Why Shouldn't the Doctor Let You Go?
Attn: Dental employees, what have you done for your doctor lately? Some of you will read that question and say to yourself, “Well, I showed up for work today, lucky for him.” Others may quietly think to themselves, “I haven’t complained about a single thing … for at least an entire hour, even though the coffee is cold, and I really do not want to be here today.” And still others, will beam with pride and say to themselves, “I have done and will continue to do whatever she asks of me.”
I can assure you that even if your response was in line with the third one above, you’re not doing enough, particularly in the current economy. At this writing, the unemployment rate is 10%, and if you are fortunate enough to have a job, you want to do all you can to keep it. Now, more than ever, it’s time for you to take a good close look at yourself and what you are doing to help the dental practice you work in to not merely survive, but thrive - yes, even in these times. Ask yourself, if the doctor had to let someone go, why wouldn’t it be you?
Are you a whiner? There’s always some problem, some complaint, some annoyance on the tip of your tongue that you feel you simply must share with the doctor. “So and so didn’t do this. Such and such did that. I’m not making enough money to put up with this stuff. Why can’t I have this? Why does she get that?” There are few things worse than the high maintenance office whiner whose laundry list of gripes rivals Tiger’s extra-marital trysts. Certainly, the dentist may feel obligated to listen to your grievances and complaints, but today’s do-more-with-less dental practice needs low maintenance, positive, and proactive staff.
Do you mix well or merely stir the pot? Gossip, backstabbing, and silly rivalries are best left on the playground. Don’t bring them into the practice. Regardless of your education, your experience, or your perceived social standing, you can torpedo your professional success in an instant with poor judgment, inappropriate actions, comments, and behaviors toward coworkers and patients. You must be able to play well with others. If not, you are a huge obstacle in the doctor’s ability to accomplish his/her mission. And if tough decisions have to be made about who stays and who goes and you’re the practice pot-stirrer, why wouldn’t you be on the short list for a pink slip?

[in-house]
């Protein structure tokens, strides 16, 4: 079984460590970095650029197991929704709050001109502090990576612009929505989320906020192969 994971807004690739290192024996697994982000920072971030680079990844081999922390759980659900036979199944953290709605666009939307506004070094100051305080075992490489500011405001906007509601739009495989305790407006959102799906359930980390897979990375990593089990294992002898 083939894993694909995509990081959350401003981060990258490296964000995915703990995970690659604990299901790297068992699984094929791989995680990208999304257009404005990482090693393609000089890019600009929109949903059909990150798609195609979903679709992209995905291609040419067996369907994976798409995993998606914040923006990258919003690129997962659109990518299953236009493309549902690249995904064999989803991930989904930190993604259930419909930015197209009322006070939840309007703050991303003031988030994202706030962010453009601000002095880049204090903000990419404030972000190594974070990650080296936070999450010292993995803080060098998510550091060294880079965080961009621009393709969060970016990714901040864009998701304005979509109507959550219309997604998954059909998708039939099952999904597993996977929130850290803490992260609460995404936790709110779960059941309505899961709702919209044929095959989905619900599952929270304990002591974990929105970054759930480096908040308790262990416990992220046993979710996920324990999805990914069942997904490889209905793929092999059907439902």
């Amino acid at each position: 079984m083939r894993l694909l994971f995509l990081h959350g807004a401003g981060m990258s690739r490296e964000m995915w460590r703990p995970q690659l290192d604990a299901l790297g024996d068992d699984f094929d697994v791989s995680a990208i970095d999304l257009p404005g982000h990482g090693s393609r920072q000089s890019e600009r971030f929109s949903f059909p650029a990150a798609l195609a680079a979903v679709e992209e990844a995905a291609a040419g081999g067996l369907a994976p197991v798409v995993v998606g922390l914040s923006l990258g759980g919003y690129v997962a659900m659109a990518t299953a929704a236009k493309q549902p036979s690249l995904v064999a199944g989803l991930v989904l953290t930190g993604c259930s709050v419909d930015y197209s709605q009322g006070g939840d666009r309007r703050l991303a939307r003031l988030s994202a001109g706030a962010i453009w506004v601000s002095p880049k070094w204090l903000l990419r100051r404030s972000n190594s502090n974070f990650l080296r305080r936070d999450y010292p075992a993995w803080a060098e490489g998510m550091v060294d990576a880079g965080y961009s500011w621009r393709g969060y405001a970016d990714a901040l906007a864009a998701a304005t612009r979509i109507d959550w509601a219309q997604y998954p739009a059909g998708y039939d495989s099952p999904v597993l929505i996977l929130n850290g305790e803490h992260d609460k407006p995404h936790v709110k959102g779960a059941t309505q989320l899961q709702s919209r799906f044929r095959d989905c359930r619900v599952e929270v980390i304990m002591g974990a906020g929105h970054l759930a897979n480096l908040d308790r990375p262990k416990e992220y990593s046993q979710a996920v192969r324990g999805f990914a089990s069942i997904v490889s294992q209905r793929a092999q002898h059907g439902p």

Do your promises go unfulfilled? You tell your teammates that you’ll take care of this or that, but time and again, it doesn’t get done. You promise the doctor that you will call the pharmacy for a patient. But you got busy, time got away from you, and so did that little task. You assure the hygienist you will confirm Mr. Jones’ appointment because he tends to forget frequently - unfortunately, so do you. You pledge to be on time for the staff meeting in the morning, but oops the alarm didn’t go off or the dog threw up on the carpet or you had to stop for coffee so as to be coherent enough to drive from point A to point B. The team is tired of your excuses. The doctor has let you slide long enough. The economy is the excuse the practice has been waiting for to show you to the door … finally.
Does your personal life take precedence over everything else? Certainly, most everyone has a life outside of work, but when it routinely encroaches on your professional responsibilities, you’re setting yourself up for poor performance. Your personal life is precisely that: personal. Your coworkers do not want to know all the details. Trust me. Limit your personal calls, emails, and text messages. If your 12 year-old is to text you when he gets home from school that’s one thing, but if you’re spending the next 30 minutes “thumbing” back and forth about his day, you’re taking advantage of the situation. And while we’re talking technology, remember the office phones, computer systems, copiers, etc. are there to help you carry out the responsibilities of the workplace, not run your side business.
Next week, steps each team member can take to ensure you keep your job during lean economic times.
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